FIG. 3 is a cross-section of a coaxial cable that consists of an inner conductor 22, an outer conductor 24, a dielectric 26 between the two conductors, and an outer protective jacket 28. At the point of electrical contact, jacket 28 has been stripped from outer conductor 24, which is slit longitudinally at that point by a slit 30. Bushing 10 is slid axially over outer conductor 24 and twisted. In FIG. 3, bushing 10 has been twisted counterclockwise in the direction shown by arrow P relative to the cable, which was not rotated. The edge 32 of slit 30 in the outer conductor will slip into slot 14 in the bushing in such a way that continued twisting will seat the bushing between outer conductor 24 and dielectric 26. One complete turn will position the whole bushing completely inside the outer conductor, with rib 22 cutting into the dielectric, which will then be able to accept part of the axial force that occurs. A tension member, such as member 19 of FIG. 1 is slipped in a known way axially over the outer connector as it lies over bead 18. Tapered and slotted tension sleeves or other parts may be used for this purpose. A portion which mates with bead 18 may be part of the tension member that fits over the bushing, forming both a positive and non-positive mechanical connection. In many cases, however, the friction resulting from a clamp-type connection will be adequate, by itself, to hold the connection together.

The contact bushing only really needs one slot 14 to perform the function described above. It is nevertheless practical for the bushing to have two opposite slots so that the cable can be twisted in either clockwise or counterclockwise. If there are two slots 14 and 16, they can lie along a chord (which facilitates slitting the cable) or along different chords.

In a preferred embodiment of the invention, the outer conductor may be clamped to bushing 10 as a result of the action of a member 33 comprised of an elastic material that is stretched axially and/or radially inside the connector housing, deforming to correspond with the outer contour of bushing 10 and providing the necessary radial force.

Patent Citations
Cited PatentFiling datePublication dateApplicantTitle
US3336563 *Dec 5, 1966Aug 15, 1967Amphenol CorpCoaxial connectors
US3544705 *Nov 18, 1968Dec 1, 1970Jerrold Electronics CorpExpandable cable bushing
GB811589A * Title not available
Referenced by
Citing PatentFiling datePublication dateApplicantTitle
US5123864 *Apr 5, 1991Jun 23, 1992Amp IncorporatedCoaxial contact with sleeve
US5186655 *May 5, 1992Feb 16, 1993Andros Manufacturing CorporationRF connector
US5195906 *Dec 27, 1991Mar 23, 1993Production Products CompanyCoaxial cable end connector
US5607325 *Jun 15, 1995Mar 4, 1997Astrolab, Inc.Connector for coaxial cable
US5609501 *May 3, 1993Mar 11, 1997Raychem CorporationFeed through coaxial cable connector
US5632651 *Nov 27, 1995May 27, 1997John Mezzalingua Assoc. Inc.Radial compression type coaxial cable end connector
US5993254 *Jul 10, 1998Nov 30, 1999Spinner Gmbh Elektrotechnische FabrikConnector for coaxial cables with improved contact-making between connector head and outer cable connector
US6210222Dec 13, 1999Apr 3, 2001Eagle Comtronics, Inc.Coaxial cable connector
US6607398Dec 21, 2001Aug 19, 2003Corning Gilbert IncorporatedConnector for a coaxial cable with corrugated outer conductor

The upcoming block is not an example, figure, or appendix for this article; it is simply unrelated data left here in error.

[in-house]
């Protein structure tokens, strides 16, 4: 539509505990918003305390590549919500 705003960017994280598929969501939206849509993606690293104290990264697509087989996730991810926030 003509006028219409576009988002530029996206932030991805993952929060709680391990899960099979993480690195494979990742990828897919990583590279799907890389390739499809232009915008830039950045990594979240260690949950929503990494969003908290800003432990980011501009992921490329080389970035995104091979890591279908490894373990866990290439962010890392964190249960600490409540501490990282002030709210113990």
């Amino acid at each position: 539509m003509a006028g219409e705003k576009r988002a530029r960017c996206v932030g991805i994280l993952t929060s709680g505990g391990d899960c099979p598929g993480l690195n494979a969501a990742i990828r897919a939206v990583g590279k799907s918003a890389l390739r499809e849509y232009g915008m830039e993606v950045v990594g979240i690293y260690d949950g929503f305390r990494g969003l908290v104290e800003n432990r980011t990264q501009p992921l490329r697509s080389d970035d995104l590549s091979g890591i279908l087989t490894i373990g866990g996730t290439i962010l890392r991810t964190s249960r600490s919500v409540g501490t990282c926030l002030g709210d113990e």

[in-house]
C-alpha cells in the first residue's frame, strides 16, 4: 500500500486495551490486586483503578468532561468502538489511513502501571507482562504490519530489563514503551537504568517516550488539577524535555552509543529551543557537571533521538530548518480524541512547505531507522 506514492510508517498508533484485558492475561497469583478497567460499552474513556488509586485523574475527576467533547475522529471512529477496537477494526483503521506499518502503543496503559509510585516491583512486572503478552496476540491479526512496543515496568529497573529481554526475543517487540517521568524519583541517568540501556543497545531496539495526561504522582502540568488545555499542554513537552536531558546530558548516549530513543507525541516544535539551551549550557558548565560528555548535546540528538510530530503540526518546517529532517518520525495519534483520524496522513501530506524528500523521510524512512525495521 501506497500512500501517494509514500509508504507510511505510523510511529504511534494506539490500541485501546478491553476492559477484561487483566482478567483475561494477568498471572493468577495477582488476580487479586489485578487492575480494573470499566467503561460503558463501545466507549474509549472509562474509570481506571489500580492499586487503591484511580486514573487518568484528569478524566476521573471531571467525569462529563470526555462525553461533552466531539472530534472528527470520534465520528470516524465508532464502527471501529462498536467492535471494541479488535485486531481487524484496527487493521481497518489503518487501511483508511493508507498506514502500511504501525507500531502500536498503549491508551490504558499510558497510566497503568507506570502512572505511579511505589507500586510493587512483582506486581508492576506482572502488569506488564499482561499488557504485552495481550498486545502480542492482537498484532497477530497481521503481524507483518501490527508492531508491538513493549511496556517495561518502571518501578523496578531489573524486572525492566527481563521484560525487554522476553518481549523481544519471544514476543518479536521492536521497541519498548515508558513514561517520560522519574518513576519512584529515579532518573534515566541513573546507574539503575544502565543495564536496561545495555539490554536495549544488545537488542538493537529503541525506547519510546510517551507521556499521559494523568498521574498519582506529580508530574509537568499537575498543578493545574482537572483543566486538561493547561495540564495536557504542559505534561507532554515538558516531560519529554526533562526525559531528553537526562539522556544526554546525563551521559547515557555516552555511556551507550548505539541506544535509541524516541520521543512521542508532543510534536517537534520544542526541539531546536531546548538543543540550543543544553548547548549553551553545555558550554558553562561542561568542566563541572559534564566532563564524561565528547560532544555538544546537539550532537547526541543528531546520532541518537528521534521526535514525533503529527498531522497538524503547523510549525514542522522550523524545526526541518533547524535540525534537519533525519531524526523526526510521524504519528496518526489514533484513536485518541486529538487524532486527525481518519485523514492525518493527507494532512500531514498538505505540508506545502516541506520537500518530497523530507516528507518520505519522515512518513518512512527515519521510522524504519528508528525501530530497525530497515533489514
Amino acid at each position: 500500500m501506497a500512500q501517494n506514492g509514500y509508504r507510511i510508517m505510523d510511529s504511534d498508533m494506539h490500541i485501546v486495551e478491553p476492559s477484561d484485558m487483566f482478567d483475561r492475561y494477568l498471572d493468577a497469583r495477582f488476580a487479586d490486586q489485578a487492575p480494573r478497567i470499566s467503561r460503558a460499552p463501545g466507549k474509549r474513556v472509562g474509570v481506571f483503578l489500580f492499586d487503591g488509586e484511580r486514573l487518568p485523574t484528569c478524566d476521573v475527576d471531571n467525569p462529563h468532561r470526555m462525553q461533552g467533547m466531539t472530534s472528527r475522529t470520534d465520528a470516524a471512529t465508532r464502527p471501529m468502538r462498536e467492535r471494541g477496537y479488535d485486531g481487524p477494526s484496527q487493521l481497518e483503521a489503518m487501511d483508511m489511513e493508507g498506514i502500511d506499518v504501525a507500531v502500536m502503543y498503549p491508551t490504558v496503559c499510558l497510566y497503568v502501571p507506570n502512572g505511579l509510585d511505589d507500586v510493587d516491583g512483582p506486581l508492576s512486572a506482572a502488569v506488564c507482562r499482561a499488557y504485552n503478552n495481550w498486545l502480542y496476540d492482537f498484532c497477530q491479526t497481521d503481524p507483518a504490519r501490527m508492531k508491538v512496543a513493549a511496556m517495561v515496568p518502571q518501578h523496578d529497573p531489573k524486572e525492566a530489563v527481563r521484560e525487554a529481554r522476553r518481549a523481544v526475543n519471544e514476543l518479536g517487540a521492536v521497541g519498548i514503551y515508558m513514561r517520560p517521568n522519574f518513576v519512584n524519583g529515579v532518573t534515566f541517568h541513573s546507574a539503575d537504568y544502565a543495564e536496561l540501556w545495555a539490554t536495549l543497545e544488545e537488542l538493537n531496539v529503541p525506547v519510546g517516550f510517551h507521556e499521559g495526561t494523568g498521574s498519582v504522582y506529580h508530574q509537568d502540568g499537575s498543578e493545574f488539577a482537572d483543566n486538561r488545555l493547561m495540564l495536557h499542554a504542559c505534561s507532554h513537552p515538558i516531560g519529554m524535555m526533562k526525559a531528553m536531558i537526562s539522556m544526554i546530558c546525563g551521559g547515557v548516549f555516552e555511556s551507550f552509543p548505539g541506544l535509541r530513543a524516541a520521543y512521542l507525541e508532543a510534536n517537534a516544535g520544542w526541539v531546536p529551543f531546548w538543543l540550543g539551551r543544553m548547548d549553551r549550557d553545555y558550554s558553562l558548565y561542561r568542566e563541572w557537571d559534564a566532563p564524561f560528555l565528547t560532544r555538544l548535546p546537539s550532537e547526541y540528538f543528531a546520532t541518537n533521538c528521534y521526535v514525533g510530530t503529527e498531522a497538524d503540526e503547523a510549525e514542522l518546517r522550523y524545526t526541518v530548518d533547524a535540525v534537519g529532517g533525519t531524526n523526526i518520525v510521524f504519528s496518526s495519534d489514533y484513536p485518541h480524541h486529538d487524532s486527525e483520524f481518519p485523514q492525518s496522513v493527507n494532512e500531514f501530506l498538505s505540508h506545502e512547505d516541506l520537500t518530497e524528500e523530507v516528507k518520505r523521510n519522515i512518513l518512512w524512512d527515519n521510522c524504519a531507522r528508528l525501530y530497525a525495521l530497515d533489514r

US6808415Jan 26, 2004Oct 26, 2004John Mezzalingua Associates, Inc.Clamping and sealing mechanism with multiple rings for cable connector
US7063565May 14, 2004Jun 20, 2006Thomas & Betts International, Inc.Coaxial cable connector
US7077700Dec 20, 2004Jul 18, 2006Corning Gilbert Inc.Coaxial connector with back nut clamping ring
US7104839Oct 17, 2005Sep 12, 2006Corning Gilbert Inc.Coaxial connector with center conductor seizure
US7192308May 18, 2004Mar 20, 2007Thomas & Betts International, Inc.Coaxial connector having detachable locking sleeve
US7241172Apr 12, 2005Jul 10, 2007Thomas & Betts International Inc.Coaxial cable connector
US7261581Dec 1, 2003Aug 28, 2007Corning Gilbert Inc.Coaxial connector and method
US7288002Oct 18, 2006Oct 30, 2007Thomas & Betts International, Inc.Coaxial cable connector with self-gripping and self-sealing features
US7309255Mar 9, 2006Dec 18, 2007Thomas & Betts International, Inc.Coaxial connector with a cable gripping feature
US7329149Oct 25, 2004Feb 12, 2008John Mezzalingua Associates, Inc.Clamping and sealing mechanism with multiple rings for cable connector
US7347729Oct 13, 2006Mar 25, 2008Thomas & Betts International, Inc.Prepless coaxial cable connector
US7455549Jun 5, 2006Nov 25, 2008Thomas & Betts International, Inc.Coaxial cable connector with friction-fit sleeve
US7458849Jan 25, 2007Dec 2, 2008Thomas & Betts International, Inc.Coaxial connector having detachable locking sleeve
US7473128Jan 11, 2008Jan 6, 2009John Mezzalingua Associates, Inc.Clamping and sealing mechanism with multiple rings for cable connector
US7566236Jun 5, 2008Jul 28, 2009Thomas & Betts International, Inc.Constant force coaxial cable connector
US7588460Mar 7, 2008Sep 15, 2009Thomas & Betts International, Inc.Coaxial cable connector with gripping ferrule
US7733236 *Sep 24, 2007Jun 8, 2010John Mezzalingua Associates, Inc.Coaxial cable connector and method of use thereof
US7794275Sep 14, 2010Thomas & Betts International, Inc.Coaxial cable connector with inner sleeve ring
US7828595Mar 3, 2009Nov 9, 2010John Mezzalingua Associates, Inc.Connector having conductive member and method of use thereof
US7833053Nov 16, 2010John Mezzalingua Associates, Inc.Connector having conductive member and method of use thereof
US7845976Dec 7, 2010John Mezzalingua Associates, Inc.Connector having conductive member and method of use thereof
US7850482Dec 14, 2010John Mezzalingua Associates, Inc.Coaxial connector with integrated mating force sensor and method of use thereof
US7892005May 19, 2010Feb 22, 2011John Mezzalingua Associates, Inc.Click-tight coaxial cable continuity connector
US7909637Mar 22, 2011John Mezzalingua Associates, Inc.Coaxial connector with integrated mating force sensor and method of use thereof
US7934954May 3, 2011John Mezzalingua Associates, Inc.Coaxial cable compression connectors
US7950958May 31, 2011John Messalingua Associates, Inc.Connector having conductive member and method of use thereof
US8029315Oct 4, 2011John Mezzalingua Associates, Inc.Coaxial cable connector with improved physical and RF sealing
US8062063Nov 22, 2011Belden Inc.Cable connector having a biasing element